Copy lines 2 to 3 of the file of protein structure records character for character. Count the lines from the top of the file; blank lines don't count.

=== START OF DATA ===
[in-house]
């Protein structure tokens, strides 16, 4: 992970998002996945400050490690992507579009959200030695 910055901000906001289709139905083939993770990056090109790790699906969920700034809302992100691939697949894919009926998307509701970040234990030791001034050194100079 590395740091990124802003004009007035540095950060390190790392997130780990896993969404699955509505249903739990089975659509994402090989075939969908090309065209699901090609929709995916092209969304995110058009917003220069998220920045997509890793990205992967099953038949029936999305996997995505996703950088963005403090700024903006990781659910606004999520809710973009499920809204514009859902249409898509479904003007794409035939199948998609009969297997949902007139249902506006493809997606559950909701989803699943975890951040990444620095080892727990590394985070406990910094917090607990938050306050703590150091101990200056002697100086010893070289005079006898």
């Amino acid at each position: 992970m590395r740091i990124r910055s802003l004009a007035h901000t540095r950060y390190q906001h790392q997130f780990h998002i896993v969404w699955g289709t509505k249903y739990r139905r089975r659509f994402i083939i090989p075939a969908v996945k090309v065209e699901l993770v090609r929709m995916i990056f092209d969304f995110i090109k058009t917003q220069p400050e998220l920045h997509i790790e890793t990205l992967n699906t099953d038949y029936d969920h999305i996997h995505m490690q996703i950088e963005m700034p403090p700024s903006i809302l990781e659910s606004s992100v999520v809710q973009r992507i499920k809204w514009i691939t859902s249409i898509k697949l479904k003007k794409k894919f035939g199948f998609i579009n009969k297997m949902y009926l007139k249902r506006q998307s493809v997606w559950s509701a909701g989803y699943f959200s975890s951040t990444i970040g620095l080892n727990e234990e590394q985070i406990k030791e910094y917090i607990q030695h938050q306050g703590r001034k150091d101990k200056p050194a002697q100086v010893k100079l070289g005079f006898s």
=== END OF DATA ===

């Protein structure tokens, strides 16, 4: 992970998002996945400050490690992507579009959200030695 910055901000906001289709139905083939993770990056090109790790699906969920700034809302992100691939697949894919009926998307509701970040234990030791001034050194100079 590395740091990124802003004009007035540095950060390190790392997130780990896993969404699955509505249903739990089975659509994402090989075939969908090309065209699901090609929709995916092209969304995110058009917003220069998220920045997509890793990205992967099953038949029936999305996997995505996703950088963005403090700024903006990781659910606004999520809710973009499920809204514009859902249409898509479904003007794409035939199948998609009969297997949902007139249902506006493809997606559950909701989803699943975890951040990444620095080892727990590394985070406990910094917090607990938050306050703590150091101990200056002697100086010893070289005079006898």
């Amino acid at each position: 992970m590395r740091i990124r910055s802003l004009a007035h901000t540095r950060y390190q906001h790392q997130f780990h998002i896993v969404w699955g289709t509505k249903y739990r139905r089975r659509f994402i083939i090989p075939a969908v996945k090309v065209e699901l993770v090609r929709m995916i990056f092209d969304f995110i090109k058009t917003q220069p400050e998220l920045h997509i790790e890793t990205l992967n699906t099953d038949y029936d969920h999305i996997h995505m490690q996703i950088e963005m700034p403090p700024s903006i809302l990781e659910s606004s992100v999520v809710q973009r992507i499920k809204w514009i691939t859902s249409i898509k697949l479904k003007k794409k894919f035939g199948f998609i579009n009969k297997m949902y009926l007139k249902r506006q998307s493809v997606w559950s509701a909701g989803y699943f959200s975890s951040t990444i970040g620095l080892n727990e234990e590394q985070i406990k030791e910094y917090i607990q030695h938050q306050g703590r001034k150091d101990k200056p050194a002697q100086v010893k100079l070289g005079f006898s």